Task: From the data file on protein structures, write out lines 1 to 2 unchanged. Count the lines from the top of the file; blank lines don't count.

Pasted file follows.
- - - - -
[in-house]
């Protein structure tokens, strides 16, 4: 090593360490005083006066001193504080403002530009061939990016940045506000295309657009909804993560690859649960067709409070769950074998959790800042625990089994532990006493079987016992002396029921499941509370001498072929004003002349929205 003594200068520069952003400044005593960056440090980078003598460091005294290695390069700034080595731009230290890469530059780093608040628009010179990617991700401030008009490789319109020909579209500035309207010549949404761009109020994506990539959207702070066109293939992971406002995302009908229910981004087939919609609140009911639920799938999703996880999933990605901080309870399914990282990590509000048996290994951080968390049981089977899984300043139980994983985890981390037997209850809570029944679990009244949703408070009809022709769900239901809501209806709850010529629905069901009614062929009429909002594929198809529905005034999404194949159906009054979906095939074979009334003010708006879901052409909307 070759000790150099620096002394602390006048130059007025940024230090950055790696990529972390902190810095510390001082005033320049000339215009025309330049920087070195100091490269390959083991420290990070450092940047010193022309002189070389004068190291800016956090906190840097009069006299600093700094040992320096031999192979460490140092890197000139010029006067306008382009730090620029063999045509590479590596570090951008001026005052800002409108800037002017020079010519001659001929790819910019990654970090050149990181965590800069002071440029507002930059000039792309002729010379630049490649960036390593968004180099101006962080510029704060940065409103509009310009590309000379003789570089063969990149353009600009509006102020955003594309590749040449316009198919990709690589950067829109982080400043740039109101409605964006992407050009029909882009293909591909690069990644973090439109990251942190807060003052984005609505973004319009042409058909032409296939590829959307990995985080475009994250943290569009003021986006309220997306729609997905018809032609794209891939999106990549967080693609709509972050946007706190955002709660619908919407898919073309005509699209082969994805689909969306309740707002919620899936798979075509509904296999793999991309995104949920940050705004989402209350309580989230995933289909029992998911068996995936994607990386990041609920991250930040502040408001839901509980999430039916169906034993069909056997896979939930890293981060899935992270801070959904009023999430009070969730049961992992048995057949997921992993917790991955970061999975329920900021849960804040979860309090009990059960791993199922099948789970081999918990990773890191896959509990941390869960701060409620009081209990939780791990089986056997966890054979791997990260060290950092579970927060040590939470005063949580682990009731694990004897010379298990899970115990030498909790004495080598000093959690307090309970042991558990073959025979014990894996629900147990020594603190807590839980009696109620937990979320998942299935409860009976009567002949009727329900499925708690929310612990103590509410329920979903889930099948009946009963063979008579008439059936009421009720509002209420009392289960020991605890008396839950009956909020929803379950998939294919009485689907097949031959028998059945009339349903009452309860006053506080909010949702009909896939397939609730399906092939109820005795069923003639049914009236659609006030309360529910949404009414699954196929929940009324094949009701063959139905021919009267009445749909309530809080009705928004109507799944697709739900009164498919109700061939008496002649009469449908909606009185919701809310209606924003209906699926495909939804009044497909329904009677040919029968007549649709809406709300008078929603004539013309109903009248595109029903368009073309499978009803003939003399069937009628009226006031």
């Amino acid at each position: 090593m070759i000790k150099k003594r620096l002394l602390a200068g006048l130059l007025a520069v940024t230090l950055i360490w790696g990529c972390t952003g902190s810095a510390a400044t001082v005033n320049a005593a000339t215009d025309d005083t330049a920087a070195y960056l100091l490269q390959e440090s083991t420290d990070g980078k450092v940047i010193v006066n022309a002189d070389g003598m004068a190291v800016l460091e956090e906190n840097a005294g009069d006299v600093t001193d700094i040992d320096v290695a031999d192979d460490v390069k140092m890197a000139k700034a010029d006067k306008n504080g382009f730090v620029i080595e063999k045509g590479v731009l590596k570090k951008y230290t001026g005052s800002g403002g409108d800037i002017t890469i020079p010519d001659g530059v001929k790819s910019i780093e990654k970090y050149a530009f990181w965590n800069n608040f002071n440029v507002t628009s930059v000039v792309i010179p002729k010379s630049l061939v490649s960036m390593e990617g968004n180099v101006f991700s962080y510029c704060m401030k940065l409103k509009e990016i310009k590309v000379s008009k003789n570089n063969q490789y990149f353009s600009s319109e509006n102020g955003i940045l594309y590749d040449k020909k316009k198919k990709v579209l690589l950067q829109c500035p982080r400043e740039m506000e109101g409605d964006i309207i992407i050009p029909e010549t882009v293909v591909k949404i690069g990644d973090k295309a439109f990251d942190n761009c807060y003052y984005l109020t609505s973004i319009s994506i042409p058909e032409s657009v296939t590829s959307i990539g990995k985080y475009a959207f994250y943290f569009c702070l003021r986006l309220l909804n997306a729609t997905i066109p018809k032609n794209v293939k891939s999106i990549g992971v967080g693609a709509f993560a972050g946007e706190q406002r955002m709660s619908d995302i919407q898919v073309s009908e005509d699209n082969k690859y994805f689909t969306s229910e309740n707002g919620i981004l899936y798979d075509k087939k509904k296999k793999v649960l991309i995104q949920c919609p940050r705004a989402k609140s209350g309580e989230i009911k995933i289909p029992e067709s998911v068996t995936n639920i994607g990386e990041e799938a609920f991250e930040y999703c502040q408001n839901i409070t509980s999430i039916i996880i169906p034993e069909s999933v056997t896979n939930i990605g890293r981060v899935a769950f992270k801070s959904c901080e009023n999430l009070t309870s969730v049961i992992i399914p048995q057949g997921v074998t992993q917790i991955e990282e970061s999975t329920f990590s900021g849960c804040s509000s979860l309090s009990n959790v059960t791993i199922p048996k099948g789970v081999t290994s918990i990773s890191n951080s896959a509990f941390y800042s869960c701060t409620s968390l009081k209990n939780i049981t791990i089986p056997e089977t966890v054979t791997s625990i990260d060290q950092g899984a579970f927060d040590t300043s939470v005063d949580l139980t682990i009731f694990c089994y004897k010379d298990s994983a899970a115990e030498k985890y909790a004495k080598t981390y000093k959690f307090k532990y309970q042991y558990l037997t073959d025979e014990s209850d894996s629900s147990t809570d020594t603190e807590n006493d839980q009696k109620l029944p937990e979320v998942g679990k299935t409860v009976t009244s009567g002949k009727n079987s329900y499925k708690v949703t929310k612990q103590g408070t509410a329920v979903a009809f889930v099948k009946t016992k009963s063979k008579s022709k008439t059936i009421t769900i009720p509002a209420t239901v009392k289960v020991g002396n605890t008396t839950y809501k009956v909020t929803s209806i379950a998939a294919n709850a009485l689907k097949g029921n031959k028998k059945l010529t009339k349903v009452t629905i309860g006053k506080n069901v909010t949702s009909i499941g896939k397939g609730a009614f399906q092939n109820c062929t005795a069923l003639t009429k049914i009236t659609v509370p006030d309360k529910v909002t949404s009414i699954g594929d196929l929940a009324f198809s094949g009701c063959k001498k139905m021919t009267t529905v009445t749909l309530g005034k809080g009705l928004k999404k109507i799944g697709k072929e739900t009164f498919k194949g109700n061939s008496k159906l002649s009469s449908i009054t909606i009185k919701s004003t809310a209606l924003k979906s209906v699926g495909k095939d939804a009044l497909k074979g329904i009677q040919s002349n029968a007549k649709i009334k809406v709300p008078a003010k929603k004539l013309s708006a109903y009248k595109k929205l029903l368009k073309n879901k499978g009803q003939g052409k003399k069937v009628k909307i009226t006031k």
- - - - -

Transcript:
[in-house]
């Protein structure tokens, strides 16, 4: 090593360490005083006066001193504080403002530009061939990016940045506000295309657009909804993560690859649960067709409070769950074998959790800042625990089994532990006493079987016992002396029921499941509370001498072929004003002349929205 003594200068520069952003400044005593960056440090980078003598460091005294290695390069700034080595731009230290890469530059780093608040628009010179990617991700401030008009490789319109020909579209500035309207010549949404761009109020994506990539959207702070066109293939992971406002995302009908229910981004087939919609609140009911639920799938999703996880999933990605901080309870399914990282990590509000048996290994951080968390049981089977899984300043139980994983985890981390037997209850809570029944679990009244949703408070009809022709769900239901809501209806709850010529629905069901009614062929009429909002594929198809529905005034999404194949159906009054979906095939074979009334003010708006879901052409909307 070759000790150099620096002394602390006048130059007025940024230090950055790696990529972390902190810095510390001082005033320049000339215009025309330049920087070195100091490269390959083991420290990070450092940047010193022309002189070389004068190291800016956090906190840097009069006299600093700094040992320096031999192979460490140092890197000139010029006067306008382009730090620029063999045509590479590596570090951008001026005052800002409108800037002017020079010519001659001929790819910019990654970090050149990181965590800069002071440029507002930059000039792309002729010379630049490649960036390593968004180099101006962080510029704060940065409103509009310009590309000379003789570089063969990149353009600009509006102020955003594309590749040449316009198919990709690589950067829109982080400043740039109101409605964006992407050009029909882009293909591909690069990644973090439109990251942190807060003052984005609505973004319009042409058909032409296939590829959307990995985080475009994250943290569009003021986006309220997306729609997905018809032609794209891939999106990549967080693609709509972050946007706190955002709660619908919407898919073309005509699209082969994805689909969306309740707002919620899936798979075509509904296999793999991309995104949920940050705004989402209350309580989230995933289909029992998911068996995936994607990386990041609920991250930040502040408001839901509980999430039916169906034993069909056997896979939930890293981060899935992270801070959904009023999430009070969730049961992992048995057949997921992993917790991955970061999975329920900021849960804040979860309090009990059960791993199922099948789970081999918990990773890191896959509990941390869960701060409620009081209990939780791990089986056997966890054979791997990260060290950092579970927060040590939470005063949580682990009731694990004897010379298990899970115990030498909790004495080598000093959690307090309970042991558990073959025979014990894996629900147990020594603190807590839980009696109620937990979320998942299935409860009976009567002949009727329900499925708690929310612990103590509410329920979903889930099948009946009963063979008579008439059936009421009720509002209420009392289960020991605890008396839950009956909020929803379950998939294919009485689907097949031959028998059945009339349903009452309860006053506080909010949702009909896939397939609730399906092939109820005795069923003639049914009236659609006030309360529910949404009414699954196929929940009324094949009701063959139905021919009267009445749909309530809080009705928004109507799944697709739900009164498919109700061939008496002649009469449908909606009185919701809310209606924003209906699926495909939804009044497909329904009677040919029968007549649709809406709300008078929603004539013309109903009248595109029903368009073309499978009803003939003399069937009628009226006031």